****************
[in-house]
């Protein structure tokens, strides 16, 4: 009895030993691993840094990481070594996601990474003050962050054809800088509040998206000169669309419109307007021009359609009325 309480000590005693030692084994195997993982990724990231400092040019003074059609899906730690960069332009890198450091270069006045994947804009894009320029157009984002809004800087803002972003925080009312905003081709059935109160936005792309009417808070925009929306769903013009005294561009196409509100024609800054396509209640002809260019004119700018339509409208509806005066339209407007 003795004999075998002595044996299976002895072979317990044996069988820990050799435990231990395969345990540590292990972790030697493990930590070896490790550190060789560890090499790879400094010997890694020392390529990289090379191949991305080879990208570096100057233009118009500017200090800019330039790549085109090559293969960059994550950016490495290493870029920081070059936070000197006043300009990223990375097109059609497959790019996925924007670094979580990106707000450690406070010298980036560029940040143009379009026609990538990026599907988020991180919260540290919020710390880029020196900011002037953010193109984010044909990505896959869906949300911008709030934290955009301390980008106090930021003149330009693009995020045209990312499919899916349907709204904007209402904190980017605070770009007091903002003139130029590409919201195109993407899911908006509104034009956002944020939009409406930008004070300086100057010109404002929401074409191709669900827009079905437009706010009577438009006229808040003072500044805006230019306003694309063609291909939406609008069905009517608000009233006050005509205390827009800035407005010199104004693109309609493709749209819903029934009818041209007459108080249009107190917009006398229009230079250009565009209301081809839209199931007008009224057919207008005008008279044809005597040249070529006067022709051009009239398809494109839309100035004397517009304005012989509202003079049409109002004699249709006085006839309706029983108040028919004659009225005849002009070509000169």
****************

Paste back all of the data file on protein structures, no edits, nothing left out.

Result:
[in-house]
């Protein structure tokens, strides 16, 4: 009895030993691993840094990481070594996601990474003050962050054809800088509040998206000169669309419109307007021009359609009325 309480000590005693030692084994195997993982990724990231400092040019003074059609899906730690960069332009890198450091270069006045994947804009894009320029157009984002809004800087803002972003925080009312905003081709059935109160936005792309009417808070925009929306769903013009005294561009196409509100024609800054396509209640002809260019004119700018339509409208509806005066339209407007 003795004999075998002595044996299976002895072979317990044996069988820990050799435990231990395969345990540590292990972790030697493990930590070896490790550190060789560890090499790879400094010997890694020392390529990289090379191949991305080879990208570096100057233009118009500017200090800019330039790549085109090559293969960059994550950016490495290493870029920081070059936070000197006043300009990223990375097109059609497959790019996925924007670094979580990106707000450690406070010298980036560029940040143009379009026609990538990026599907988020991180919260540290919020710390880029020196900011002037953010193109984010044909990505896959869906949300911008709030934290955009301390980008106090930021003149330009693009995020045209990312499919899916349907709204904007209402904190980017605070770009007091903002003139130029590409919201195109993407899911908006509104034009956002944020939009409406930008004070300086100057010109404002929401074409191709669900827009079905437009706010009577438009006229808040003072500044805006230019306003694309063609291909939406609008069905009517608000009233006050005509205390827009800035407005010199104004693109309609493709749209819903029934009818041209007459108080249009107190917009006398229009230079250009565009209301081809839209199931007008009224057919207008005008008279044809005597040249070529006067022709051009009239398809494109839309100035004397517009304005012989509202003079049409109002004699249709006085006839309706029983108040028919004659009225005849002009070509000169």